Control Engineering Online Update for June 11, 2004

06/11/2004



Highlights


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Aerospace Manufacturing Technologies employs non-contact laser scanning and inspection software to complement coordinate measurement machine final inspection of milled, stretch-formed, and sheet metal parts.





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Non-contact verification and CAD comparison combine to cut inspection time

Quality inspection is one of many areas where engineering processes can impact a company's supply chain operations. Few other areas in the manufacturing process hold such sway, however, when it comes to the critical point of getting customer-worthy product out the door.

"Better processes in design, analysis, machine tools, and cutter technology have improved manufacturing reliability and speed tremendously, but quality inspection still lags behind," says Matt Reinhard, CEO of Aerospace Manufacturing Technologies (AMT). "Manufacturing has a fire-hose capacity, but quality inspection clamps it down to a drizzle."

Arlington, WA-based AMT manufactures 3-, 4-, and 5-axis milled parts, stretched-formed parts, and sheet metal parts of all sizes for the aerospace industry. The company recently turned to non-contact laser scanning and computer-aided inspection software to speed its part verification. Traditional coordinate measurement machines (CMMs) are used by AMT for final quality inspections.

The new process employed by AMT starts with a Metron Systems' MSG2 scanner, which captures a manufactured part as a highly detailed 3D point cloud. The MSG2, an 18- by 26-inch cube, allows AMT to place the part ready for inspection on a rotating table and scan at a rate of up to 5,000 points per second. If the part is too large for the cube, the scanner can be moved and configured in a larger area to capture the necessary points.

The large numbers of points captured during scanning enables AMT to closely inspect complex contours, forms, shapes and holes quickly and accurately. This is a major advantage over CMMs, which can scan only 30 to 40 points in the time it takes the MSG2 to scan thousands. Metron's system can complete a scan in about half the time it would take a CMM, according to Reinhard.


 


Metron Systems' MSG2 scanning system


Metron's scanners ( www.metronsys.com ) can also handle materials considered problematic for non-contact scanners, such as highly reflective materials. These materials, such as aluminum and titanium, can be handled without painting, dusting or other methods of alteration.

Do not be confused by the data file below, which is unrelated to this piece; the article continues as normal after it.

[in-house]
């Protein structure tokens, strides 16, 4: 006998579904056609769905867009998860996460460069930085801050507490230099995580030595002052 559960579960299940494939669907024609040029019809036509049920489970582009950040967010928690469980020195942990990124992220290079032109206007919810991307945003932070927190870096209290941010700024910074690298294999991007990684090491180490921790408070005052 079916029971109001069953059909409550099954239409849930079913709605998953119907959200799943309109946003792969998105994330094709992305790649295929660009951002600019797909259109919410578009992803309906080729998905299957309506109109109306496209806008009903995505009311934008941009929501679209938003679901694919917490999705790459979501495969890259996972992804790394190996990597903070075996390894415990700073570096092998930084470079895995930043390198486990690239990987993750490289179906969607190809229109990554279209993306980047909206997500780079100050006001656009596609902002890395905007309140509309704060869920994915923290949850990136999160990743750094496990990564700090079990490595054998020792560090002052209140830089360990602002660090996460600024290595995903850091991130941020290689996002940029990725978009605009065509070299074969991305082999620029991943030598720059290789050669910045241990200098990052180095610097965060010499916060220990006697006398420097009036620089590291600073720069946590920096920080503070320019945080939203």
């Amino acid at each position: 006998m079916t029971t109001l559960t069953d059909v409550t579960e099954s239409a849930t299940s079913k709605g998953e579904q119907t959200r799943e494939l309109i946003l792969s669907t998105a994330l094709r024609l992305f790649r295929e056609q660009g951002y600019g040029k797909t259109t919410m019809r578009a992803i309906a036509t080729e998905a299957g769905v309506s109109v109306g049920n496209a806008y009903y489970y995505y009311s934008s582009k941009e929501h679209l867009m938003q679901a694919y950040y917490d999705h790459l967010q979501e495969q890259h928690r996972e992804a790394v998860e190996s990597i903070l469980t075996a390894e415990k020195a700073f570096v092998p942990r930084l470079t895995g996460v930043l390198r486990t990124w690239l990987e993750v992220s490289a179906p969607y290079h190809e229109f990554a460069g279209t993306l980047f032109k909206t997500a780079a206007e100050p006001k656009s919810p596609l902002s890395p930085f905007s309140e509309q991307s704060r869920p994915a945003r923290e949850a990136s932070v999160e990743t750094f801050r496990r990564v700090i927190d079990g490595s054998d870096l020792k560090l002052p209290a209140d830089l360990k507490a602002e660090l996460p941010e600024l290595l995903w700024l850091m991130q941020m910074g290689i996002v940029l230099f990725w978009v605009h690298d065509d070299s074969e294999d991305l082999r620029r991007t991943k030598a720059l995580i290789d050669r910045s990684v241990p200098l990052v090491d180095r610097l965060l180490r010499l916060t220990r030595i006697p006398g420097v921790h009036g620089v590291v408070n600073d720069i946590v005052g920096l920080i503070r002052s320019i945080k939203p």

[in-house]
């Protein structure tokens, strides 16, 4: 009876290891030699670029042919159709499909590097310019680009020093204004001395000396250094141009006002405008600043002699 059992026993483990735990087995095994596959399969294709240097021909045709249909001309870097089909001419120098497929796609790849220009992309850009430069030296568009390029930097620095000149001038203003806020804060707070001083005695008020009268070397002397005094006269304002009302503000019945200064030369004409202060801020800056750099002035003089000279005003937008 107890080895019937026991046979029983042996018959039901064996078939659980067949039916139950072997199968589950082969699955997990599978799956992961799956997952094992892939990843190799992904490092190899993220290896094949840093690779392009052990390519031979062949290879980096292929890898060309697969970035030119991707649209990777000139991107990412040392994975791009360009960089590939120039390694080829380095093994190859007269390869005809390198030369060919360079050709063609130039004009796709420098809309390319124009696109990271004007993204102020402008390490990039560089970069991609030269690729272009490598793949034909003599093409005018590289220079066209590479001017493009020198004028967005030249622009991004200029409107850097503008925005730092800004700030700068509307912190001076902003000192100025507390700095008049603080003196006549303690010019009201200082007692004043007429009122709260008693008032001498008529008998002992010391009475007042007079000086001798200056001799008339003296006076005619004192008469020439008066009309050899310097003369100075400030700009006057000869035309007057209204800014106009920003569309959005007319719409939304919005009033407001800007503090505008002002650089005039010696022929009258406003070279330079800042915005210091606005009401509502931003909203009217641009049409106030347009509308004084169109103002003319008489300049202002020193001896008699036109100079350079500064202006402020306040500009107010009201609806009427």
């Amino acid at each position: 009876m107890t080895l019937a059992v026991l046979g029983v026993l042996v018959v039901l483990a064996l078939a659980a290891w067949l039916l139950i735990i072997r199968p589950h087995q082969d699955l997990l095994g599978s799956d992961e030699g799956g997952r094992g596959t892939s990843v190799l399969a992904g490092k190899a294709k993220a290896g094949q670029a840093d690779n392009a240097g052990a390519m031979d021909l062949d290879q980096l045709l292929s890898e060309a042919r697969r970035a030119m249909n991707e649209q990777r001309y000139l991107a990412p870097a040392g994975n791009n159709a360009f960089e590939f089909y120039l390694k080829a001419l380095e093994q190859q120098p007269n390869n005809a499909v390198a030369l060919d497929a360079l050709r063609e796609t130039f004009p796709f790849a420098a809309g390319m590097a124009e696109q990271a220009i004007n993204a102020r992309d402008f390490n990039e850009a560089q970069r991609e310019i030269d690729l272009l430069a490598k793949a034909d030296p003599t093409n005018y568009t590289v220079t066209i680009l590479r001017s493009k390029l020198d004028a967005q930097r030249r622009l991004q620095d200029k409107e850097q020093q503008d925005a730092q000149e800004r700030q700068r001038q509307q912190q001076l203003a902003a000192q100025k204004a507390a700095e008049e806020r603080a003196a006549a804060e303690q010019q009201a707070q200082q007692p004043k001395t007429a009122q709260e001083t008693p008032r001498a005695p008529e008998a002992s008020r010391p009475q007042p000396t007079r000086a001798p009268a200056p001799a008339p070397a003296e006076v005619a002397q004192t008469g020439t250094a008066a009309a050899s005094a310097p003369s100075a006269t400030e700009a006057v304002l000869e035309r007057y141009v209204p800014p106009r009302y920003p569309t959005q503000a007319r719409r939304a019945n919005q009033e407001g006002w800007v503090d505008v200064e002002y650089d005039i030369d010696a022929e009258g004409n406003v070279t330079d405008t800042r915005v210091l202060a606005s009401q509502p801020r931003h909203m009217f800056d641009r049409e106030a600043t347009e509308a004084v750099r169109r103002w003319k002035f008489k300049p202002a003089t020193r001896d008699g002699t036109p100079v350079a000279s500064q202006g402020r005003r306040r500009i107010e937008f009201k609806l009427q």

Before implementing the MSG2 scanner, AMT's first-article quality inspection could take half a day to set up and hours to run. By changing to non-contact part verification and automating much of the work, AMT sets up inspections in as little as half an hour. The actual inspection might take only a few minutes. The reduced time saves manpower, cuts costs, and adds flexibility for design changes, according to AMT's Reinhard.

"Faster response times are critical," he says. "While CMMs are accurate, the high cost, slower speeds and difficulty correlating to 3D CAD models make them less conducive for adjustments during the manufacturing process. Customers like Boeing are pressured by OEMs as they try to cut inventory, and we need to decrease the time involved in the inspection phase of manufacturing."

Part-to-CAD comparison

The second part of AMT's new inspection process involves processing the 3D point cloud data for the manufactured part and comparing it with the corresponding 3D CAD model. For that, AMT uses Geomagic Qualify software from Raindrop Geomagic ( www.geomagic.com ).

AMT loads the CAD model supplied by the customer and the point cloud captured by the Metron scanner into Geomagic Qualify. The CAD model and the point cloud are automatically aligned within Geomagic Qualify, and color maps depict deviations. As AMT runs graphical comparisons for dimensions, datums, features, and other quality factors, the software automatically records the session for reporting purposes.

AMT uses the Geomagic Qualify reports to help designers decide what alterations are necessary, to make changes to its milling machines, or to certify that the part is suitable for further production. Reports can be formatted in HTML, PDF, Microsoft Word and Excel, allowing them to be used in print or online for collaborative assessments.

Behind the scenes, a template of information gathered by the MSG2 scanner and Geomagic Qualify during the first inspection of a particular part allows subsequent inspections of the same part without a new set-up. AMT is using this capability to develop a library of 200 different part inspection profiles that will further automate its processes.

"Once the library is implemented, we will be able to put a part on the scanner, hit a barcode, and automatically scan the part," says Reinhard. "Geomagic Qualify will bring in data from the inspection library and then develop a finished inspection report without user intervention."

Gaining acceptance

Eventually Metron's MSG2 scanner and Geomagic Qualify software could extend beyond AMT's first-article inspection and dimensional verification to encompass the company's entire quality inspection process. But for now, Reinhard says industry standards dictate using CMMs for quality inspection before shipping parts to customers.

"Our obstacle is getting customers familiar with the process we use for first-article inspection," says Reinhard. "By creating an industry standard for non-contact parts verification, valuable time savings will improve the flow of the supply chain and relieve pressure on our customers as they move to just-in-time inventory and other cost-saving measures."

 





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